International agriculture leaders visit Auburn University campus
AUBURN, Ala. —William Dar, director general of the International Crop Research Institute for the Semi-Arid Tropics, or ICRISAT, and colleague Laxmipathi Gowda, the institute’s deputy director general for research, were in Auburn recently as guests of the College of Agriculture. The two-and-a-half-day visit included presentations and discussions about both institutions’ research, knowledge and capabilities; tours of College of Agriculture facilities; a tour of a local farm; and conversations with policymakers and stakeholders.
Researchers with both the institute and the college are working to develop peanut varieties with improved drought tolerance and pest resistance, and the visit helped solidify the organizations’ cultivar development partnership.
“Partnerships like ours with ICRISAT are becoming very important in order for us to leverage our investments in research,” said William Batchelor, dean of the College of Agriculture. “Our peanut research not only helps producers here in the Southeast but can also help some of the world’s poorest farmers in underdeveloped regions like those served by ICRISAT.
“This partnership will allow our teams to share the knowledge necessary to advance the science of food production and, ultimately, to feed a rapidly growing world population,” Batchelor said.
The College of Agriculture, located in the world’s most productive peanut-growing region and employing internationally recognized researchers as part of the AU Peanut Team, is well-suited to offer assistance with peanut research and development. Likewise, ICRISAT possesses assets that may be useful to the Auburn team in improving peanut varieties commonly grown in Alabama, including 25,000 peanut accessions stored in the institute’s gene bank.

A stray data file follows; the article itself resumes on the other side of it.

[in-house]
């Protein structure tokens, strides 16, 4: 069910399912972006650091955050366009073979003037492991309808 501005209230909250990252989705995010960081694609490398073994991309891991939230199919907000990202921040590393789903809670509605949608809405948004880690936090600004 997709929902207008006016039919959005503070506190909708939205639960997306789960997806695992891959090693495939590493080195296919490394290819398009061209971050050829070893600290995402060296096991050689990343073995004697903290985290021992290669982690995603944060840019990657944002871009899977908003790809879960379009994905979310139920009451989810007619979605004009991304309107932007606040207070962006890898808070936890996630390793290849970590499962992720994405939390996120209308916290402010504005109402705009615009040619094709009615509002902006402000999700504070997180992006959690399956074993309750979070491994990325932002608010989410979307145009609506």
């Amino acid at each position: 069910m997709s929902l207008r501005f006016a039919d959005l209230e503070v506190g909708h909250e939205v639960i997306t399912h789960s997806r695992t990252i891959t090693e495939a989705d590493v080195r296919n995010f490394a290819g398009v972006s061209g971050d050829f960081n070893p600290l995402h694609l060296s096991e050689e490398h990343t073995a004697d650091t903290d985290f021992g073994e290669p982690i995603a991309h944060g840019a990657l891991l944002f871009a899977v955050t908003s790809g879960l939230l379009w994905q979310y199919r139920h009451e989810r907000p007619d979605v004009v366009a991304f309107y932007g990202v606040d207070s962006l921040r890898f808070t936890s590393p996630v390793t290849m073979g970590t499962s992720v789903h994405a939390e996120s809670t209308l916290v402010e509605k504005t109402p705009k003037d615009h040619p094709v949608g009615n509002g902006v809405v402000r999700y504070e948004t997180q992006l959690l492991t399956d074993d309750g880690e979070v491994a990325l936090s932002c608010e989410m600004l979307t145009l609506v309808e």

“Auburn University can have a big impact on bringing agricultural science from America to other parts of the world where it is greatly needed,” said Dar, noting that, by partnering with ICRISAT, Auburn’s College of Agriculture joins a number of other American colleges of agriculture currently working with the organization. “Purdue [University], the University of Georgia and [University of] Florida are also working with us, just to name a few.”
The international research institute is a nonprofit organization that conducts agricultural research for deployment in the semi-arid and dryland tropics of Asia and sub-Saharan Africa. It is headquartered in India but maintains two regional hubs and six national offices in Africa. Its mission is to “reduce poverty, hunger, malnutrition and environmental degradation in the dryland tropics” through partnerships with agricultural research institutions around the world.
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